Bishop of Coventry says we need to repair damage to relationships with Europe, and leave as friends

Coventry171123On 15th October 2019 the House of Lords continued their discussion of the Queen’s Speech. The Bishop of Coventry, Rt Revd Christopher Cocksworth, contributed to the debate on the issue of the EU:

The Lord Bishop of Coventry: My Lords, the Queen’s Speech made clear the Government’s intention,

“to work towards a new partnership with the European Union based on free trade and friendly co-operation”.

As we have heard, the noble Baroness the Leader of the House spoke yesterday of the Government forging,

“a new relationship with our partners in the EU that will cement our reputation as a strong and reliable neighbour”.—[Official Report, 14/10/19; col. 19.]

I declare a very personal interest in such friendly co-operation: a hope that we may indeed be a strong and reliable—good—neighbour with the sort of obligations and responsibilities noted by the noble Baroness, Lady Hayter.

Last Tuesday morning, my German daughter-in-law gave birth to her first child in Cologne. I have spoken in your Lordships’ House before about her wedding to our son in the ruins of Coventry Cathedral: a place once desecrated by hatred and violence, sanctified by their vows of love, and witnessed—most movingly, I found—by their grandmothers, whose fathers and husbands had fought to kill each other in the First and Second World Wars. It was the fulfilment in two families of a 1940 Christmas Day commitment, broadcast by the BBC from the ruins of the bombed cathedral, to find a way to reach out to enemies and turn them into friends.

There is no doubt that friendship between the UK and other countries of the EU has been under much strain since the referendum, especially in recent weeks. On Sunday night, I spoke with the chairman of the German board of the Community of the Cross of Nails, which emanates from Coventry and works for reconciliation in places of conflict in every land. He told me how he could not help feeling personally rejected by the UK and how troubled he was by the violence being done to language, with truth, he said, being bent for domestic political ends, releasing anti-German sentiment in popular discourse. We agreed that the work on European reconciliation, which we had thought was largely done, has become an urgent priority again.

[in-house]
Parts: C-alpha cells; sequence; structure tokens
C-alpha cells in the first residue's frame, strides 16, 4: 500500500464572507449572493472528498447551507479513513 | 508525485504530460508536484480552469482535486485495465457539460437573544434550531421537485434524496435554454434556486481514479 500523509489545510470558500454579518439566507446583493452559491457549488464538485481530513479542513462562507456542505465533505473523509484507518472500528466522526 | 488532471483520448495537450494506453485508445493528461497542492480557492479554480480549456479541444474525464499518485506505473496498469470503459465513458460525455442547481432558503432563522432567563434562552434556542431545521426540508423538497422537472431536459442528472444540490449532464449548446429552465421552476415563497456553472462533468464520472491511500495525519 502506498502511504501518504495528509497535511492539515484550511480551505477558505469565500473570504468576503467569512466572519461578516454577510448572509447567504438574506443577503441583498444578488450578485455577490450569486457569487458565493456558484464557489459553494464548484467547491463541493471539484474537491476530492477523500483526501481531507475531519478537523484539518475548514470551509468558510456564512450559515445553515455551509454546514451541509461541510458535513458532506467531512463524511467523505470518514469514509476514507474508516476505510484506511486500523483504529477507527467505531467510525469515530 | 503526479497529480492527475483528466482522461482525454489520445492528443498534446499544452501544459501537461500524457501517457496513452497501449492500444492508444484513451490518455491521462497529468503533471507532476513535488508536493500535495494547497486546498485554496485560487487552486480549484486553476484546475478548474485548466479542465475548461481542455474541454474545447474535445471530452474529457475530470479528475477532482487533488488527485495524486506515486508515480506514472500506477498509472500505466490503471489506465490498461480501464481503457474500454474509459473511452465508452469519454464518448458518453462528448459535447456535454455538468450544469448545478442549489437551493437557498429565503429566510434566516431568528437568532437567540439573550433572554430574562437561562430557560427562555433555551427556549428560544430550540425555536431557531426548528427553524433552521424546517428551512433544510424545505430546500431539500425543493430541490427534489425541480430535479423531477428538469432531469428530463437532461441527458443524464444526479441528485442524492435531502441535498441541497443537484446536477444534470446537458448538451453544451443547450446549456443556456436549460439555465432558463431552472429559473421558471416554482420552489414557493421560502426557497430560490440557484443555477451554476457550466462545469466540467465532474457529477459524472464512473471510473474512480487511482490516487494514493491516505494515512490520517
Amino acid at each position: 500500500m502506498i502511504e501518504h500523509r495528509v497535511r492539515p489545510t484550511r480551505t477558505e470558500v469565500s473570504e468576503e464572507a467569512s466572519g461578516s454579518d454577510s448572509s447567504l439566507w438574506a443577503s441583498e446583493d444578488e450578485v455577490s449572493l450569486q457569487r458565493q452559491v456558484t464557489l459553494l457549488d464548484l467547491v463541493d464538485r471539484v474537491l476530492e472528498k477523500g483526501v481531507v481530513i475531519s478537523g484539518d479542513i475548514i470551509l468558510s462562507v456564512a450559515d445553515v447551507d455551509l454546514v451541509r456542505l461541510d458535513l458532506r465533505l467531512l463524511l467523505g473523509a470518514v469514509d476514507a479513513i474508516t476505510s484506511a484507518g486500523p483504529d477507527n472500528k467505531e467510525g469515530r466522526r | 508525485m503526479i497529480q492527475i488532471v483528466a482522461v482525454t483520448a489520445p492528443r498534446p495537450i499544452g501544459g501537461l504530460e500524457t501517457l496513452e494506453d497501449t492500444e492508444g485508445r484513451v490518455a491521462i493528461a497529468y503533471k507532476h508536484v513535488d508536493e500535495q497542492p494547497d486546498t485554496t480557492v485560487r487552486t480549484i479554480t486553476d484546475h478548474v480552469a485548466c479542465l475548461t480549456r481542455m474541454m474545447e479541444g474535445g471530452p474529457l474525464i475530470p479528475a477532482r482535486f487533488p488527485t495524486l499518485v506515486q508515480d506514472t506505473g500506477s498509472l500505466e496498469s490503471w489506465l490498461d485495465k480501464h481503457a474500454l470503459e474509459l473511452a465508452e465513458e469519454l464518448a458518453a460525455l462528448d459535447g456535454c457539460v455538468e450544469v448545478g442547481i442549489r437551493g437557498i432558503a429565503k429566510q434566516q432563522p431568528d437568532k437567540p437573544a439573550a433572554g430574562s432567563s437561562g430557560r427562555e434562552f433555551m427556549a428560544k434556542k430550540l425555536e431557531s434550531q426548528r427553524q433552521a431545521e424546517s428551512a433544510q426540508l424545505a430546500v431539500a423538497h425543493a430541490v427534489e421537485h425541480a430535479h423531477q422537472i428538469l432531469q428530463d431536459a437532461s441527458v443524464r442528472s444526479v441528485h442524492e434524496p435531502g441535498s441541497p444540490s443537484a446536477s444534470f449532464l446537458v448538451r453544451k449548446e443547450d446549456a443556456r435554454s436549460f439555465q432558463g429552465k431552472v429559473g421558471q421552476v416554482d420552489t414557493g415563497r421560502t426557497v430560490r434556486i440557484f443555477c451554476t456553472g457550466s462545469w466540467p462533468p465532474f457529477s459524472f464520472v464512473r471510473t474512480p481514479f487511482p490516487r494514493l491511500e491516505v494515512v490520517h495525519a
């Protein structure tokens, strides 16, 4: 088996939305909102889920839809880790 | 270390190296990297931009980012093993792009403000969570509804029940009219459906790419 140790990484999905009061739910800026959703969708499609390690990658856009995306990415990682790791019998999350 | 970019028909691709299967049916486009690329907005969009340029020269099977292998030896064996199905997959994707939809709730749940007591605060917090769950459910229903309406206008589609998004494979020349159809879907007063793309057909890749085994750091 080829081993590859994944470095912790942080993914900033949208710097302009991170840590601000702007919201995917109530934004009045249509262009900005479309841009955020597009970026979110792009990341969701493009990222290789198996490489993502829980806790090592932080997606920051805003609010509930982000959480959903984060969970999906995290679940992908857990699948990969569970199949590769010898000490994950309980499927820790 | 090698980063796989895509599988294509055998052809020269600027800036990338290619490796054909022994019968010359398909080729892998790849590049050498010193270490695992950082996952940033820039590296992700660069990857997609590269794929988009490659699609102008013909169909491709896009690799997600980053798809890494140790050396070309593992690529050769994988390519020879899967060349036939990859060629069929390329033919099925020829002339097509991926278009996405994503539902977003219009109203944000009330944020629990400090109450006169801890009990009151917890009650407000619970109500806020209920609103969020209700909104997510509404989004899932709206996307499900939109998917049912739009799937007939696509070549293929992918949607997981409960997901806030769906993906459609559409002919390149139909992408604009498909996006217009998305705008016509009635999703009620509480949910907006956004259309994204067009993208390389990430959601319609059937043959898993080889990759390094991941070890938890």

I ask the Minister: what is the strategy for repairing the damage done to our relationships with European partners, not only in government but at every other level of society? How are the Government encouraging civil society to get ready for Brexit by shoring up relationships and friendships between cities, organisations and schools, just as we are in the churches? Will the Government commit to making every effort to ease the flow of interaction in the future between people, not only for the exchange of goods and services but for human exchanges of every sort including, critically, those between young people and schools? Will they give detailed attention to that in future legislation? Moreover, although there has been some toning down of the military language avowed even by the Prime Minister himself, are the Government determined to ensure that the language and methods of the final stages of negotiation of a deal will allow what John Henry Newman, canonised in Rome on Sunday, described as the “parting of friends” when he moved on from the Church of England?

When the result of the referendum was heard in Dresden, the main act of a large festival was interrupted by a spontaneous outburst from the crowd singing, “You say goodbye, we say hello”. For the sake of my granddaughter, alive today because of the friendships built between our nations after the enmity of the past, I pray that the future between her two countries will begin with a new hello, perhaps marked by some form of powerful national symbolic gesture, and that it will be sustained by the virtues of friendship and good neighbourliness: reliability, mutual concern, commitment to each other’s interests, loyalty, truth, kindness, crossing to the side of the road where there is need, binding up wounds and the like.

A new partnership,

“based on free trade and friendly co-operation”,